I have planted out my seedlings of Thlaspi stylosum today! I don't need to water, it is more likely they drown :-\
Mark - I know what you mean about watching seed pots; its one of those exciting spectator sports that no-one else can understand! Your epimedium beds look spectacular too - here the combination of rabbits and drought haven't done them much good but wushanense does grow well. I think they are even more popular in the States than in the UK. My special love has always been Jeffersonia dubia, and a pot of seedlings of this brings joy to the nurseryman!
I've never said I am a good grower, but I do have some successes. This is hopefully a good overall reference for some of the seedlings that have emerged this season for me. The gibberish after the plant name is formatted: xxxx-yy-zzxxxx=source. If all digits, it's a NARGS seed ex number.yy=year seed was collected.zz=year planted.
A good portion of these are seeds that germinated in the second and even the third season after planting.
First Column – front to backFerula communis col. Spain 4257-08-10Fontanesia fortunei SB-09-10Vitaliana primuliflora col. France 4471-09-10Penstemon whippleanus Ran-09-10 Lt,with 2 that germinated last yearPenstemon canescens 08-10
Second ColumnOnosma euboica 2171-08-10 with a Silene (uniflora?) that germinated last yearPenstemon rupicola 2388-08-10Pulsatilla alpina ssp. apifolia 2590-08-10Penstemon glabrescens 2340-09-10Sisyrinchium patagonicum 09XX440-09-10Penstemon heterophylla Moy-09-10Dianthus pavonius Ran-09-10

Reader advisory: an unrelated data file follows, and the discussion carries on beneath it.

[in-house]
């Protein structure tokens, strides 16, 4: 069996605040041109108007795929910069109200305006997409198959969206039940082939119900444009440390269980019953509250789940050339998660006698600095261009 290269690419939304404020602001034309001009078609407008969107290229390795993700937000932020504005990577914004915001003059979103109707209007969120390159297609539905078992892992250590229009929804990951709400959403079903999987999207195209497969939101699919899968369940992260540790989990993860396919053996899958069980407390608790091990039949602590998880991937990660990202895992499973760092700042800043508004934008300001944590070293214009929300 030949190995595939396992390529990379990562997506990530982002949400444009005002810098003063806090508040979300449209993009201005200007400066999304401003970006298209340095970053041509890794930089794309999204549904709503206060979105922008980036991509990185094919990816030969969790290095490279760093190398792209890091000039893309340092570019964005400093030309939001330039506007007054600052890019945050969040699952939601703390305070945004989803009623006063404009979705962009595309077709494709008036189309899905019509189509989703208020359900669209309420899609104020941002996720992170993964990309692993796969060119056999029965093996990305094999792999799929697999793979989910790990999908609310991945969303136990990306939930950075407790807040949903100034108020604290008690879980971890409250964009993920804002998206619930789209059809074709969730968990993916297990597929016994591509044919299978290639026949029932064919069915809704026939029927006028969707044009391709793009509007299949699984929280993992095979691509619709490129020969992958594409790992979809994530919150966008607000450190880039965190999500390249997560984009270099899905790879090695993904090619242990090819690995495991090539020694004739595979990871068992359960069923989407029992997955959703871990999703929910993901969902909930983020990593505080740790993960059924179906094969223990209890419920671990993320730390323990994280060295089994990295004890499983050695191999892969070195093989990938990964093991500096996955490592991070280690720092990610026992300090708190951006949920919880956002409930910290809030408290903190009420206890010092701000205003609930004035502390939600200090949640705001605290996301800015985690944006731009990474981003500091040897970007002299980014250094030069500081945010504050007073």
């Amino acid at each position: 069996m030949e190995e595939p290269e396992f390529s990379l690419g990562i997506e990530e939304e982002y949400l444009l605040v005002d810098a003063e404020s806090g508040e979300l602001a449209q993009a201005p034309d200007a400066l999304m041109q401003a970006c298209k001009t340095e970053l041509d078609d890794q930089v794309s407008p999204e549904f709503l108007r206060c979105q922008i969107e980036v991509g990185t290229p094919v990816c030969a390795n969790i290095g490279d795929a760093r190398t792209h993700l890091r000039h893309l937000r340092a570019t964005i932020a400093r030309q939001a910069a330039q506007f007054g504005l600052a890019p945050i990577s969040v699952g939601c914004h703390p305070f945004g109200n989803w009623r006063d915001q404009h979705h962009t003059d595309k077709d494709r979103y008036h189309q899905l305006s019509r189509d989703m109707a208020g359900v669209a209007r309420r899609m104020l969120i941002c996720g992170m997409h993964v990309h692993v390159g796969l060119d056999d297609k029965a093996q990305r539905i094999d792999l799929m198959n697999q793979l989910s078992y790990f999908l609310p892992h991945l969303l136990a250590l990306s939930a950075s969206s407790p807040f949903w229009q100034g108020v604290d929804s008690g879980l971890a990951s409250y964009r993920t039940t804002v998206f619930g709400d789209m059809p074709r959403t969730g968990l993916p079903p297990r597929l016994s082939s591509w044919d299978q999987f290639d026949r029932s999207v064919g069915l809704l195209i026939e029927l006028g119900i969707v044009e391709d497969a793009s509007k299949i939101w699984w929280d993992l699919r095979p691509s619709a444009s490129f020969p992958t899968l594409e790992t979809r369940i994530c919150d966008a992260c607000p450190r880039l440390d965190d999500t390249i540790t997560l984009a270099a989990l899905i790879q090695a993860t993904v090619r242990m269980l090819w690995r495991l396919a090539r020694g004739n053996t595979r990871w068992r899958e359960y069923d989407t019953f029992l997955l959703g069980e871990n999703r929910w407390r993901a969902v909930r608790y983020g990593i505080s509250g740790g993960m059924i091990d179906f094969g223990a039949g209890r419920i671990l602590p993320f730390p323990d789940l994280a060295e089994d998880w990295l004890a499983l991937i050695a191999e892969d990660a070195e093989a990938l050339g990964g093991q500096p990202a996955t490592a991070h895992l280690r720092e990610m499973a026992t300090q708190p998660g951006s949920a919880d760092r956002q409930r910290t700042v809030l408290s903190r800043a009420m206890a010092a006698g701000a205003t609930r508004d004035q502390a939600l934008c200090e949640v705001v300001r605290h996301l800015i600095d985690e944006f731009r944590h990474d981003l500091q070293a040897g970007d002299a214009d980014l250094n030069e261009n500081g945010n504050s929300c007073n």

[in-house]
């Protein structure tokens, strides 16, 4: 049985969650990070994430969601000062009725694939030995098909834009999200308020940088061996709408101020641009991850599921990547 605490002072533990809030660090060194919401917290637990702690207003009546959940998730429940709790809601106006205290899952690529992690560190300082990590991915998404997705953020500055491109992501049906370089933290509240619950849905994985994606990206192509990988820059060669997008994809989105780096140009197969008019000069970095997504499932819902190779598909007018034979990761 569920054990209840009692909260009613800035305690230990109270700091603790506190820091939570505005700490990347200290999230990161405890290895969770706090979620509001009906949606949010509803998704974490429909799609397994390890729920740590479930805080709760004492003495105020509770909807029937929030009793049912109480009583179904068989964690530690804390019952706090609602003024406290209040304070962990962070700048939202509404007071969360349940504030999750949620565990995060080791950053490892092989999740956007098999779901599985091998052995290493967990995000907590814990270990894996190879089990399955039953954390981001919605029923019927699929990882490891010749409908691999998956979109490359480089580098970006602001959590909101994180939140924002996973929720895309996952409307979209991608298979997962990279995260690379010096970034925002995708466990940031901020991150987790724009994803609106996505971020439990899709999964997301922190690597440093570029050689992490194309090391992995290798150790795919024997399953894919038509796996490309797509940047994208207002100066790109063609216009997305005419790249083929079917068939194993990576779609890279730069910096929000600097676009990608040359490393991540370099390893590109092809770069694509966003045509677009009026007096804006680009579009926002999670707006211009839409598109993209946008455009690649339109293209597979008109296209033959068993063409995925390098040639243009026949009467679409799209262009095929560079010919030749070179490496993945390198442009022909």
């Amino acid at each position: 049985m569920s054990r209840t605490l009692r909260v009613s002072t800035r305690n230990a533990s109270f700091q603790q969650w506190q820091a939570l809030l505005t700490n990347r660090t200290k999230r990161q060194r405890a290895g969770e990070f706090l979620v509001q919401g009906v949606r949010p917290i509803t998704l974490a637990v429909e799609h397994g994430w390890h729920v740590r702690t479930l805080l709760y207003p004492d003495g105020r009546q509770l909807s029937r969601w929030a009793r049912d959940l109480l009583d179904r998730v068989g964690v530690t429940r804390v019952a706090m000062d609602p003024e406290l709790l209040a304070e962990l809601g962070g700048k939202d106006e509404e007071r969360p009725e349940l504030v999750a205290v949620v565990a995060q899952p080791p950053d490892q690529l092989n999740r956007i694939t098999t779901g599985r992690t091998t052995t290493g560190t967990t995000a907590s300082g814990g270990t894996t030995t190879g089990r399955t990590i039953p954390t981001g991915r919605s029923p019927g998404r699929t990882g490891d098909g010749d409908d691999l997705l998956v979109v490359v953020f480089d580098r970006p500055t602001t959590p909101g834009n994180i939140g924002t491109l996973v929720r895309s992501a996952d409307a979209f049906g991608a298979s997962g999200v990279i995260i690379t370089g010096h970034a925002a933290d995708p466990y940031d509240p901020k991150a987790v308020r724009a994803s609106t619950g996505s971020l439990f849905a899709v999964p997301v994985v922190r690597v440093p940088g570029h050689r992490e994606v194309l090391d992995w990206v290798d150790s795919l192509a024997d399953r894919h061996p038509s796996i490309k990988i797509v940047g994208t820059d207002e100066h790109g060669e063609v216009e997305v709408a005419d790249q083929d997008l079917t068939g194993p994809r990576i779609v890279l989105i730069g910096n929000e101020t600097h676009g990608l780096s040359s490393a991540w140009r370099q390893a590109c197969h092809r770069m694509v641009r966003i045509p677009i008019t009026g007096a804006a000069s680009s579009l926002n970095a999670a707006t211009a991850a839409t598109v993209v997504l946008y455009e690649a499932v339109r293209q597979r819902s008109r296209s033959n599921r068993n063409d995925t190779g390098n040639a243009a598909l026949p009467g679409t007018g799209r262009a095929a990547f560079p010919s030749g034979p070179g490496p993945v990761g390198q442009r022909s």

Third ColumnPenstemon purpussii 2383-08-10Phyteuma humile 2447-09-10Iris pumila Vos-08-09Aquilegia sp. Me-09-11Iris sikkimensis 1782-09-11Penstemon gomanii 2341-09-11
Fourth ColumnIris pumila Vos-08-09Iris vicaria 1764-07-09Thalictrum dasycarpum col. MI 1440-09-11Aquilegia ecalcarata Me-09-11
Fifth ColumnSisyrinchium macrocarpum 2942-09-11Pulsatilla kostyczewii 2625-09-10Aquilegia vulgaris col. Slovenia 4072-08-10Dianthus erinaceus Ver-09-10?Aralia cachemirica 366-09-11wPenstemon euglaucus 2334-09-11Penstemon heterophylla 2345-09-11
Sixth ColumnAcanthus hungarica Ver-08-09Viola pedata 3199-09-11Desmanthus illinoensis 07-09Tulipa urumiensis Vos-08-10Delphinium caucasicum Vos–10-11Impatiens namchabarwensis Me-10-11Ptilostemon afer 2429-10-11
Seventh ColumnCorydalis ochroleuca Me-08-09Anemone parviflora col. Alaska 4440-09-10Anemon rivularis Sud-08,Vos-07-10Pulsatilla alpina col Alps 4378-09-10Delphinium triste Vos-10-11Wulfenia baldaccii 2990-10-11Aquilegia saximontana 315-10-11
Eight ColumnPulsatilla georgica 2616-09-10Pulsatilla alpina col. Alps 4376-09-10Pulsatilla violacea col. Georgia 4559-05/07-10Pulsatilla alpina col. Alps 4375-09-10Pulsatilla turczaninovii Me-10-11Taraxacum pseudoroseum Boen-11-11Alyssum pulvinare 167-10-11
Ninth ColumnAllium togashi 149-10-11Penstemon rupicola 2388-08-09Stipa borysthenica 3006-08-11Silene suksdorfii 2923-09-11
Tenth ColumnPhemeranthus sediformis 2415-09-11Silene uniflora ‘Rosea’ 2926-09-11Aquilegia caerulea Me-08-11Silene nigrescens col. Tibet 4521-10-11Stipa borysthenica 3006-08-10Lewisia cotyledon 1877-08-09Styrax americanus ex Kankakee, IL Me-10-10
Rick Rodich zone 4a. Annual precipitation ~24 inches
near Minneapolis, Minnesota, USA
Cool seed growing presentation Rick! This is a good example to illustrate one benefit of the way NARGS thumbnail image enlargements work, where it pops up a separate window. Click on the enlargement a second time and it displays at the full large image size (for jumbo-sized images, such as in this case)... now you can move the enlarged-image-window around partially off-screen to simultaneously read the columns of seedling identifications while finding the seedlings in the photo-diagram... what fun to look at all those germinated seedlings. Rick, you have a lot of transplanting to do!
You have good taste Rick, almost the same species as I have sowed ;D But you have control, I have not :( Have been very busy the last weeks and seedlings are growing out of their pots.Too little time to plant them in separate pots.